How does the Naval Academy balance the potential educational benefits of generative AI with the need to maintain educational integrity and the development of critical thinking skills in Midshipmen? Given the nuanced approach to AI in classroom settings, what challenges have you faced in implementing and enforcing policies on the use of generative AI, and how have these been addressed? How has the introduction of generative AI impacted the pedagogical approaches within the Academy, especially concerning the emphasis on the writing process over the final product? Finally, with generative AI technologies evolving rapidly, what future plans does the Naval Academy have to continuously adapt its educational strategies to ensure that Midshipmen remain competitive and ethically grounded leaders in the age of AI?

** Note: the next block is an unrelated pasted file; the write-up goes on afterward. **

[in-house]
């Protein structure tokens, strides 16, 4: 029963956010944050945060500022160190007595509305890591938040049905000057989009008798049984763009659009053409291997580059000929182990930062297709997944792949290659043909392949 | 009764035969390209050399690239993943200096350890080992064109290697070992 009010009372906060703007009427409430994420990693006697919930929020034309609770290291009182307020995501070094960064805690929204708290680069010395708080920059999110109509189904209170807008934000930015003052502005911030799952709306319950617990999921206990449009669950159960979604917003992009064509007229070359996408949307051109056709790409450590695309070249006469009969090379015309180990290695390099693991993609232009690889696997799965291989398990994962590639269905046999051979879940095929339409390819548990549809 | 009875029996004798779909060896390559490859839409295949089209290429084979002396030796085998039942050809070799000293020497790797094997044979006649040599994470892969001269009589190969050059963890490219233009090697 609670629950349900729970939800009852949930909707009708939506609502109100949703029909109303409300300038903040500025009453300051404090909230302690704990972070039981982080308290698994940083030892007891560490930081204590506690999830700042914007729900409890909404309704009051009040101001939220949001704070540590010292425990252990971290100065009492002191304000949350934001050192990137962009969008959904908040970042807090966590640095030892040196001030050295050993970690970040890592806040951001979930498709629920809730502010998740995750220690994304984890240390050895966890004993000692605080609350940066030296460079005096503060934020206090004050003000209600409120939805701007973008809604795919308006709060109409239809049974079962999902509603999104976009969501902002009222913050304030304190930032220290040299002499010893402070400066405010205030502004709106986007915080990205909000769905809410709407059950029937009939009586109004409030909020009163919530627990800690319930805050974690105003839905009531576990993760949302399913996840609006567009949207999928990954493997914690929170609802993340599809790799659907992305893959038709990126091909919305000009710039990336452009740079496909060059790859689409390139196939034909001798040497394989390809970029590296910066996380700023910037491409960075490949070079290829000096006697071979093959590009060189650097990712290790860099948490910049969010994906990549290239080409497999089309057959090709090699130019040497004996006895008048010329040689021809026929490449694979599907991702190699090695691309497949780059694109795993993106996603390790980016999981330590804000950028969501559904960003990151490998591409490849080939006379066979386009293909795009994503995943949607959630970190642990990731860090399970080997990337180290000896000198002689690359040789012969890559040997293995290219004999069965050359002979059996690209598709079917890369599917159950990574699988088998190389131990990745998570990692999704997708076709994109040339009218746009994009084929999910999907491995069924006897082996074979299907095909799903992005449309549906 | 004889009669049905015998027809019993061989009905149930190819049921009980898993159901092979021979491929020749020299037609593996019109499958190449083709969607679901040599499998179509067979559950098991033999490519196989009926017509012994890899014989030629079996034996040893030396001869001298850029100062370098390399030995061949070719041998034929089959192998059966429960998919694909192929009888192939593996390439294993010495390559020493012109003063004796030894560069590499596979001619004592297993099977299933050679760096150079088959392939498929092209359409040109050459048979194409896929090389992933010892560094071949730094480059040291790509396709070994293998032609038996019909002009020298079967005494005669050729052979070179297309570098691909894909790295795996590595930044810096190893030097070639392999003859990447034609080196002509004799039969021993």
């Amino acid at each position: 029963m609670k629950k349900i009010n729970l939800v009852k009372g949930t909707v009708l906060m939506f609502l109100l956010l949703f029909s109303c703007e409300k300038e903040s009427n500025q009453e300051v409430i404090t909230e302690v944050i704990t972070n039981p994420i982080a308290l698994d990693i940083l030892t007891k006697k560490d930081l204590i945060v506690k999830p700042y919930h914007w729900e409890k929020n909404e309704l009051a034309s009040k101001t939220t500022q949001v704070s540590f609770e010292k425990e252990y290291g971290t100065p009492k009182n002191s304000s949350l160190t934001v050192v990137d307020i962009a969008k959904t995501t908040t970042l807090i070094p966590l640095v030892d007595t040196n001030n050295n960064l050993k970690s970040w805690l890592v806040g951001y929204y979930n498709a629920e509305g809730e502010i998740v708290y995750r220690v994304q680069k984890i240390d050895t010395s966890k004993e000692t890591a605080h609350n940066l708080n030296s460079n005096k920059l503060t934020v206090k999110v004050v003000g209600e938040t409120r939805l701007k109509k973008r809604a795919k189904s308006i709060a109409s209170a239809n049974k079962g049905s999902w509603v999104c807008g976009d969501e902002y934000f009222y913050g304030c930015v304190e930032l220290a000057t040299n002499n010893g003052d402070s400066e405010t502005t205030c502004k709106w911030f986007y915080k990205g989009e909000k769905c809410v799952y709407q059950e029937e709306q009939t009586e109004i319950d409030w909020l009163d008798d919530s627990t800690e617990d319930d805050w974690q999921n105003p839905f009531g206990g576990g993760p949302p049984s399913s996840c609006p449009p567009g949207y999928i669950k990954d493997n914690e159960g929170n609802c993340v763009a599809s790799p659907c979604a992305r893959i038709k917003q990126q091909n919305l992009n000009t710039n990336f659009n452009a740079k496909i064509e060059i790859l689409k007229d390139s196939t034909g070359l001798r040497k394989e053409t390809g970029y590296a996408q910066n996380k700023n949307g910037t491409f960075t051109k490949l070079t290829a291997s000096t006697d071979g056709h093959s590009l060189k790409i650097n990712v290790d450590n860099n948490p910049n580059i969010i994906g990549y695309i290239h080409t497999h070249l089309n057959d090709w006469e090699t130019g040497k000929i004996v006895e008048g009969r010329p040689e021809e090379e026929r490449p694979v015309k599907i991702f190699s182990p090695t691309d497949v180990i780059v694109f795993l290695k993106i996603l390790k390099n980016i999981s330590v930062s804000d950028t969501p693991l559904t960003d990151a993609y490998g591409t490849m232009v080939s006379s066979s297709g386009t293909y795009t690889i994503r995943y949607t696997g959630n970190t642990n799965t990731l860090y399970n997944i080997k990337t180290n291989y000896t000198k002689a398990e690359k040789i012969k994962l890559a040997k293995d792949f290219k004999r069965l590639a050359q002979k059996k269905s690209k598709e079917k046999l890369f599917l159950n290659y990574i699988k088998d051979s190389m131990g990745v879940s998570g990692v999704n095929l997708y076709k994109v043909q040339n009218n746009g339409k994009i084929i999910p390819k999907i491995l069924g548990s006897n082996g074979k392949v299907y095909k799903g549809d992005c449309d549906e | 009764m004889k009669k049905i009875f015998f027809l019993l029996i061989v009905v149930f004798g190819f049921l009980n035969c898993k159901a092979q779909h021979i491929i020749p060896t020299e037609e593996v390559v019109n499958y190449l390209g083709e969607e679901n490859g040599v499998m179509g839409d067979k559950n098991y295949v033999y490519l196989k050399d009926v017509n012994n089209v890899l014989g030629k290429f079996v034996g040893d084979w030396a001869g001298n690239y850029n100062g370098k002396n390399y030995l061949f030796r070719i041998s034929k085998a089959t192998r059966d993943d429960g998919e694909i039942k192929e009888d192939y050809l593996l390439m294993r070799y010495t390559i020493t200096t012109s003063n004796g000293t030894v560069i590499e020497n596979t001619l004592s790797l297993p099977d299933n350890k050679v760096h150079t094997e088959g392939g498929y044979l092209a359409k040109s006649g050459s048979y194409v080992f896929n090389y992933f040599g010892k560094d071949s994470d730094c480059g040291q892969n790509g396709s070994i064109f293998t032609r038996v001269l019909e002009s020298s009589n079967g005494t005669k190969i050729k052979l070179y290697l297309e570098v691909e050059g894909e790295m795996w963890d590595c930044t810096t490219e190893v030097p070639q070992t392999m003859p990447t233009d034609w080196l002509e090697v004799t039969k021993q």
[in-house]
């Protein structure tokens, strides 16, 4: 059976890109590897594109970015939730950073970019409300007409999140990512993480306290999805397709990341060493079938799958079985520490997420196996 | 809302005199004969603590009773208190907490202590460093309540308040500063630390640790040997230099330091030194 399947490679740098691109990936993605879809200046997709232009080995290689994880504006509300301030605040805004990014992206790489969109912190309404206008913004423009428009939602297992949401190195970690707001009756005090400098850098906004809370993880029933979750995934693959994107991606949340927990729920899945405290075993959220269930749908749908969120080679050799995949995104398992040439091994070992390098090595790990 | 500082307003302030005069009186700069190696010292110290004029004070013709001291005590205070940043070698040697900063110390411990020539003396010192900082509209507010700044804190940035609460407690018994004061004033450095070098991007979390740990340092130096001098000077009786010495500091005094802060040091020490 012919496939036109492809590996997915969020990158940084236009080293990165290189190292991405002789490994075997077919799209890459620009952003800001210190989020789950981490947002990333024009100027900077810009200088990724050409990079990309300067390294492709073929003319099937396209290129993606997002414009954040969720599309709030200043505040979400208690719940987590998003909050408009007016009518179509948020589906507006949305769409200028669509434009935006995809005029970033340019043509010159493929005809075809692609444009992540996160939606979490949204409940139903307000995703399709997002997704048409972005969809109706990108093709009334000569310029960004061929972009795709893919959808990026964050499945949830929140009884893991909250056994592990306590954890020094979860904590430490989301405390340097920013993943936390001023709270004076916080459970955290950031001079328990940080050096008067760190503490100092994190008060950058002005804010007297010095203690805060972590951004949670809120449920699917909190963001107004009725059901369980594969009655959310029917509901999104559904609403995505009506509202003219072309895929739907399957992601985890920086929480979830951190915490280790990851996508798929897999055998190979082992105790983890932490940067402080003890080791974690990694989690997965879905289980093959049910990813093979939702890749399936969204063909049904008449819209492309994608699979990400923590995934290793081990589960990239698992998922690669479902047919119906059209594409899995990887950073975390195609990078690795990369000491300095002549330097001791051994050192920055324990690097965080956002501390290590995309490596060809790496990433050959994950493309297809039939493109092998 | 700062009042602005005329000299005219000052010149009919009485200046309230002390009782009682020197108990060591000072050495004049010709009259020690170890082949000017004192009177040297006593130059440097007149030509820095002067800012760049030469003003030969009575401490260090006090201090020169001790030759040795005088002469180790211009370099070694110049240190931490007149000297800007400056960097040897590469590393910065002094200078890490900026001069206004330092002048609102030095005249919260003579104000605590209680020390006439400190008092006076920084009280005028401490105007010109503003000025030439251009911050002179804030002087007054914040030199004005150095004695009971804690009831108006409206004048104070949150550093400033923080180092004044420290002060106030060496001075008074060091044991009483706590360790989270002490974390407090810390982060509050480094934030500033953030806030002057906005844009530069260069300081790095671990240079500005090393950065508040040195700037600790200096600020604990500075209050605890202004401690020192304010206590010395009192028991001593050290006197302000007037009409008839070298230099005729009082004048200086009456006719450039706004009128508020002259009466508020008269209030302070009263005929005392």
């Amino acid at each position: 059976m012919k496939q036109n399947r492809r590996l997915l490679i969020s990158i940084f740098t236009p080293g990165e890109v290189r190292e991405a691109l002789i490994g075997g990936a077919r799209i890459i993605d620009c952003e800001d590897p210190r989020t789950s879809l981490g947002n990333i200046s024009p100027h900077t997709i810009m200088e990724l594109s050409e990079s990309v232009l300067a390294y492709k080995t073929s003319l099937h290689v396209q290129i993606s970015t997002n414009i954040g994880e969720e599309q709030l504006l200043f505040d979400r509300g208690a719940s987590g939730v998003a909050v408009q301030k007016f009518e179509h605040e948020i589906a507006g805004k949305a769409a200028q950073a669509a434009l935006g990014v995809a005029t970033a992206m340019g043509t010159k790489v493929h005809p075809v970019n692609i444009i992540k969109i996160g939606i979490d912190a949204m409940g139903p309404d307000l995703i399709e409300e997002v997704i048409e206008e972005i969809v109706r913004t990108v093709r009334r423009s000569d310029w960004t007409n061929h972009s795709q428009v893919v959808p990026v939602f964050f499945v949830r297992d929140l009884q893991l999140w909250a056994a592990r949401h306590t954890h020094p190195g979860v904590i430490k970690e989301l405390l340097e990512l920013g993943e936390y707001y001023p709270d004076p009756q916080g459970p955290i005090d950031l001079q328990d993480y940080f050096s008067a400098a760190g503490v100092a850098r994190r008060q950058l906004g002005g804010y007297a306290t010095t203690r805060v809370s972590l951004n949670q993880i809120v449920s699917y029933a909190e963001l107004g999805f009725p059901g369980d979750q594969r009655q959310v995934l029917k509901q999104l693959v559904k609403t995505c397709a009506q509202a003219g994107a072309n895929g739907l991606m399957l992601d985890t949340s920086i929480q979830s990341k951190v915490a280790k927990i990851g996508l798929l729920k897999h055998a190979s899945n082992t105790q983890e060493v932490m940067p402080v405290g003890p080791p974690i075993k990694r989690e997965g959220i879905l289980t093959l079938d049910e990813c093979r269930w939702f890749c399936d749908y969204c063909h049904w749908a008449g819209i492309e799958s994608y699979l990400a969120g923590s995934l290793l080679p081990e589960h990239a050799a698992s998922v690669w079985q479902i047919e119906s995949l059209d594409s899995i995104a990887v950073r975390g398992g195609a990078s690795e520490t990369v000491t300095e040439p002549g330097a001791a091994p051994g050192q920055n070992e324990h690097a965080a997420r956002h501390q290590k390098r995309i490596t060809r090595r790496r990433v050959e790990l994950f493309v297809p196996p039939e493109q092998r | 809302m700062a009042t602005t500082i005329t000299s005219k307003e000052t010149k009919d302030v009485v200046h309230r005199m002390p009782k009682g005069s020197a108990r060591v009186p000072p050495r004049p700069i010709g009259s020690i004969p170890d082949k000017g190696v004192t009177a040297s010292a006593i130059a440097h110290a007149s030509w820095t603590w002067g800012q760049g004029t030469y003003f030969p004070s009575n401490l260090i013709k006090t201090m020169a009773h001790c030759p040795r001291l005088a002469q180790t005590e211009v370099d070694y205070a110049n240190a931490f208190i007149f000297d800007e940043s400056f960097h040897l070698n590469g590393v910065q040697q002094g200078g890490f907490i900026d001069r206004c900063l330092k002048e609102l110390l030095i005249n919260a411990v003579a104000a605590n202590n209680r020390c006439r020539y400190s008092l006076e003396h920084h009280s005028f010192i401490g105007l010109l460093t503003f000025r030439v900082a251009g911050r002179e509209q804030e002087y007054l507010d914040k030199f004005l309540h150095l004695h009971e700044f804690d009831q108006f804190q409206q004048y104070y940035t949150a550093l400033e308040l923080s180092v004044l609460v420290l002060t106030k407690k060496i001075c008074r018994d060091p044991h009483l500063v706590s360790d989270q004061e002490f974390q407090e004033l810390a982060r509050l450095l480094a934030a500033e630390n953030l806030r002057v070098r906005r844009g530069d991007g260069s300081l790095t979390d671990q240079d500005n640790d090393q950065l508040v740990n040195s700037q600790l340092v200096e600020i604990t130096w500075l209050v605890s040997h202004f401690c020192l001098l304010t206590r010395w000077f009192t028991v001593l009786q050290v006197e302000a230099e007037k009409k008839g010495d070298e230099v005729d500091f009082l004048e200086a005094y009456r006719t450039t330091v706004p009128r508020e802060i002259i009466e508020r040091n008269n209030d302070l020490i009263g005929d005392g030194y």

Doctor Samara Firebaugh is the Academic Dean and Provost at the United States Naval Academy. In that role, she is responsible for the entire academic program for the 4,400-member Brigade of Midshipmen, oversees nearly 600 faculty members, and serves as the primary source of information and advice for the Superintendent regarding the education of midshipmen. 

Professor Firebaugh graduated magna cum laude from Princeton University with a Bachelor’s degree in Electrical Engineering in 1995.  She received her Masters and PhD from the Massachusetts Institute of Technology in 1997 and 2001, respectively, both also in Electrical Engineering. Dr. Firebaugh’s area of scholarship is microelectromechanical systems (MEMS), and particularly in integrated sensors and micro robotics. She is the 2014 recipient of the Class of 1951 Civilian Faculty Award for Excellence in Teaching, and the 2012 recipient of the Raouf Award for Excellence in Engineering Teaching. 

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